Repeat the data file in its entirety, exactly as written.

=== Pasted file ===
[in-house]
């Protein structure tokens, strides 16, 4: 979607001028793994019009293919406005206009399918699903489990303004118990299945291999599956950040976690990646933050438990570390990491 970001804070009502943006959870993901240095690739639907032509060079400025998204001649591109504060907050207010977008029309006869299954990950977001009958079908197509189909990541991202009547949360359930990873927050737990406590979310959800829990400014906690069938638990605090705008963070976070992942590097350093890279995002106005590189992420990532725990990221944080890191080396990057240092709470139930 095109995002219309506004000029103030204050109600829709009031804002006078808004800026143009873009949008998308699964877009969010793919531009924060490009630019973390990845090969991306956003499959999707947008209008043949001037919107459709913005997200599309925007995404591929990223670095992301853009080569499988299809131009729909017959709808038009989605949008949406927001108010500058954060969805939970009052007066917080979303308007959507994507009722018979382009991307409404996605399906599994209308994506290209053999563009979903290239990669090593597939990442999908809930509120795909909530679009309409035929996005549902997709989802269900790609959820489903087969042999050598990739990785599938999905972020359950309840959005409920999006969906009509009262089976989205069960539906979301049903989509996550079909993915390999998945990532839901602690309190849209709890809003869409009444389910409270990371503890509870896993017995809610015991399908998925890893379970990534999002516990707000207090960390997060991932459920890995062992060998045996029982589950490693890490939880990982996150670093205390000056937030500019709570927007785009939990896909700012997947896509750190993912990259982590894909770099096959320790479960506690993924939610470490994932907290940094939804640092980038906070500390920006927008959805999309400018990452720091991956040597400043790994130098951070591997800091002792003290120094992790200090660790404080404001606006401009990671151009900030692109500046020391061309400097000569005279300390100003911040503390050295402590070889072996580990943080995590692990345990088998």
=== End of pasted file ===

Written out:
[in-house]
């Protein structure tokens, strides 16, 4: 979607001028793994019009293919406005206009399918699903489990303004118990299945291999599956950040976690990646933050438990570390990491 970001804070009502943006959870993901240095690739639907032509060079400025998204001649591109504060907050207010977008029309006869299954990950977001009958079908197509189909990541991202009547949360359930990873927050737990406590979310959800829990400014906690069938638990605090705008963070976070992942590097350093890279995002106005590189992420990532725990990221944080890191080396990057240092709470139930 095109995002219309506004000029103030204050109600829709009031804002006078808004800026143009873009949008998308699964877009969010793919531009924060490009630019973390990845090969991306956003499959999707947008209008043949001037919107459709913005997200599309925007995404591929990223670095992301853009080569499988299809131009729909017959709808038009989605949008949406927001108010500058954060969805939970009052007066917080979303308007959507994507009722018979382009991307409404996605399906599994209308994506290209053999563009979903290239990669090593597939990442999908809930509120795909909530679009309409035929996005549902997709989802269900790609959820489903087969042999050598990739990785599938999905972020359950309840959005409920999006969906009509009262089976989205069960539906979301049903989509996550079909993915390999998945990532839901602690309190849209709890809003869409009444389910409270990371503890509870896993017995809610015991399908998925890893379970990534999002516990707000207090960390997060991932459920890995062992060998045996029982589950490693890490939880990982996150670093205390000056937030500019709570927007785009939990896909700012997947896509750190993912990259982590894909770099096959320790479960506690993924939610470490994932907290940094939804640092980038906070500390920006927008959805999309400018990452720091991956040597400043790994130098951070591997800091002792003290120094992790200090660790404080404001606006401009990671151009900030692109500046020391061309400097000569005279300390100003911040503390050295402590070889072996580990943080995590692990345990088998």